Chesterton I think went to a great length to acknowledge the difference between Capitalism and Industrialism in Europe versus in America as well. I think that has to be addressed, and I’m interested in what John’s answer is to that objection. In the interest of furthering the argument from his point of view, and enlightening me as to what I’m missing.

    My brain just can’t accept that narrative as being as relevant today now as when it was first made.

    Penty, Chesterton, and Belloc made a hell of a lot of sense and called a spade a spade as it were in their social and historical context. That form can be telegraphed but I’m not sure the precise argument can be mapped 1:1 onto current American economics.

    Which is to say–we can as Chesterton said about Lincoln (in a horrible paraphrase, forgive me) we can use capitalism here without defending it as being perfect or even humane.

    I’m very open to being proved wrong or being enlightened on the matter.

  21. Stephen Peterson

    As you say, the guild system is philosophy, not a specific methodology, so individual communities will need to find their own solutions for the most part, but presumably the most obvious is that the actual guilds set up in a contemporary society wouldn’t be the same as in the Fourteenth Century. For instance, we probably don’t need a blacksmiths’ guild, while our medieval counterparts wouldn’t have had much need for a linux programmers’ guild.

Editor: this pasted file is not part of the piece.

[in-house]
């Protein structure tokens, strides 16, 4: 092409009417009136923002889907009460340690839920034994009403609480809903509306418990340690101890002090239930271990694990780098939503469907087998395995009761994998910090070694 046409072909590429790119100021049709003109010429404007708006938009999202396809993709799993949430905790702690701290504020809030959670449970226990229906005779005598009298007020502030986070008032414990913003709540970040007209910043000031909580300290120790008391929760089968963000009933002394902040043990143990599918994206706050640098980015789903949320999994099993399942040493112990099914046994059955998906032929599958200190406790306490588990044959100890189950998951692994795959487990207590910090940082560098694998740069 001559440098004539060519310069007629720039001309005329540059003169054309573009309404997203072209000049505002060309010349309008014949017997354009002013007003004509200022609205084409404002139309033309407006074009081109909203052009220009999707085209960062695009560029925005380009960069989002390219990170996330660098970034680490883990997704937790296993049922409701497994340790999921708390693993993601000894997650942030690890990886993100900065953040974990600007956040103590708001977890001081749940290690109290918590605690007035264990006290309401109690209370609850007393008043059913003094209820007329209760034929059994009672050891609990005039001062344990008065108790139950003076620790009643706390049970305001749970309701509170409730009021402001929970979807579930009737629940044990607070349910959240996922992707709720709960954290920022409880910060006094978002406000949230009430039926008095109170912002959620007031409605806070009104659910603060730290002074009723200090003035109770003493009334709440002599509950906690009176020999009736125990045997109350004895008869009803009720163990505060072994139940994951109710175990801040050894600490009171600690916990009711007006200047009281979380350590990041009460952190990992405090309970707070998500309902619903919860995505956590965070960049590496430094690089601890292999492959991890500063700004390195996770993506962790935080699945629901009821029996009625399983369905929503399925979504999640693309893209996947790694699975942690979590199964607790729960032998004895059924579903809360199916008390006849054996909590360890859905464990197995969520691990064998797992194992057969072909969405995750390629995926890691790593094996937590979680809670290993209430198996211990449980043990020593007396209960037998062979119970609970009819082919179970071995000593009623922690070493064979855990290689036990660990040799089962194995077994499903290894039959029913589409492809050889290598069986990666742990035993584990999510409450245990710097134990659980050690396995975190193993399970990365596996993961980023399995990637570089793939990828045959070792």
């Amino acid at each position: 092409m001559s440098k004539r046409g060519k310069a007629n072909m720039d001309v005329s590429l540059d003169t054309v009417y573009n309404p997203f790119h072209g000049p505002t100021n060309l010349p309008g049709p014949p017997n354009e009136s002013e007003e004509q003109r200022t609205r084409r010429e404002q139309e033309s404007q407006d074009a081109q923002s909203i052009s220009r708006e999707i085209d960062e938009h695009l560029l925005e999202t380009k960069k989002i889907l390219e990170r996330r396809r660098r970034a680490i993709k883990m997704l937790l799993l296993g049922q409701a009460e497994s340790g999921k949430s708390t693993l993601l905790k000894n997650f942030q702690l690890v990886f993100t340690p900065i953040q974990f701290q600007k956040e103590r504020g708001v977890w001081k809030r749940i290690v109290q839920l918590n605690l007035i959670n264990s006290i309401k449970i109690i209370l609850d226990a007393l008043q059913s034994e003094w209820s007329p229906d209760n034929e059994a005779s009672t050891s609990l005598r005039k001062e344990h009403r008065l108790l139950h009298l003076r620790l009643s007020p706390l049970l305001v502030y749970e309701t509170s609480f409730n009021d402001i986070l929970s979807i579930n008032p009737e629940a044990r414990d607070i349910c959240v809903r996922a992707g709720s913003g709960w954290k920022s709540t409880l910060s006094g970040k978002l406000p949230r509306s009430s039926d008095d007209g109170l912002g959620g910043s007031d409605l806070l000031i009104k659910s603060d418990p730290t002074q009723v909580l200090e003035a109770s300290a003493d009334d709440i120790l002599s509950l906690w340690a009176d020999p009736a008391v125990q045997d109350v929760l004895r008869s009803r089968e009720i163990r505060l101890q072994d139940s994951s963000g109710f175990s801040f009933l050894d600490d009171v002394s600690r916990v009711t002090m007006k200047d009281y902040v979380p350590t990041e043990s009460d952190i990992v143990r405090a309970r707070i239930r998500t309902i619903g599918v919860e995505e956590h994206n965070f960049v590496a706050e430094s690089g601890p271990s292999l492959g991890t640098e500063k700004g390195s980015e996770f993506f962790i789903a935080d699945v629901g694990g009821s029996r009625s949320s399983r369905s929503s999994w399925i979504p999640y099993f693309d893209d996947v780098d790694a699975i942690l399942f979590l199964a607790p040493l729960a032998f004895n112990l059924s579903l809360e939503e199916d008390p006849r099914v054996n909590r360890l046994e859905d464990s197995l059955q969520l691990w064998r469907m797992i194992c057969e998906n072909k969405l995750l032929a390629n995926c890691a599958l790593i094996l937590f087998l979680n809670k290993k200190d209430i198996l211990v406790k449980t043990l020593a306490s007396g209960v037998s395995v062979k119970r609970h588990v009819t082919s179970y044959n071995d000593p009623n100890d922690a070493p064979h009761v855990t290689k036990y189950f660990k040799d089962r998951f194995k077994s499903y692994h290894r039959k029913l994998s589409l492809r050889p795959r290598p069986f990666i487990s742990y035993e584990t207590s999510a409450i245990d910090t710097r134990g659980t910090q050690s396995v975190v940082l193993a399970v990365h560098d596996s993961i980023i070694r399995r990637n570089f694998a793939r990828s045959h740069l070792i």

The only way to find a practical solution is with a practical example of a particular local community that is attempting to adopt a localised economy.
    Perhaps what you are considering to be interdisciplinary skills might be also be considered complete skill-sets in their own right from a different perspective. There are always skills needed in more than one trade. Return to the Fourteenth Century and you’ll find that many of the skills needed by a carpenter were also needed by a cabinetmaker, yet these were usually considered to be two separate professions. Rather than considering a profession as a random collection of skills, it needs to be considered as that complete collection of skills required for a particular occupation. Perhaps what you describe as ‘roles’ are simply the various skills required for a particular profession.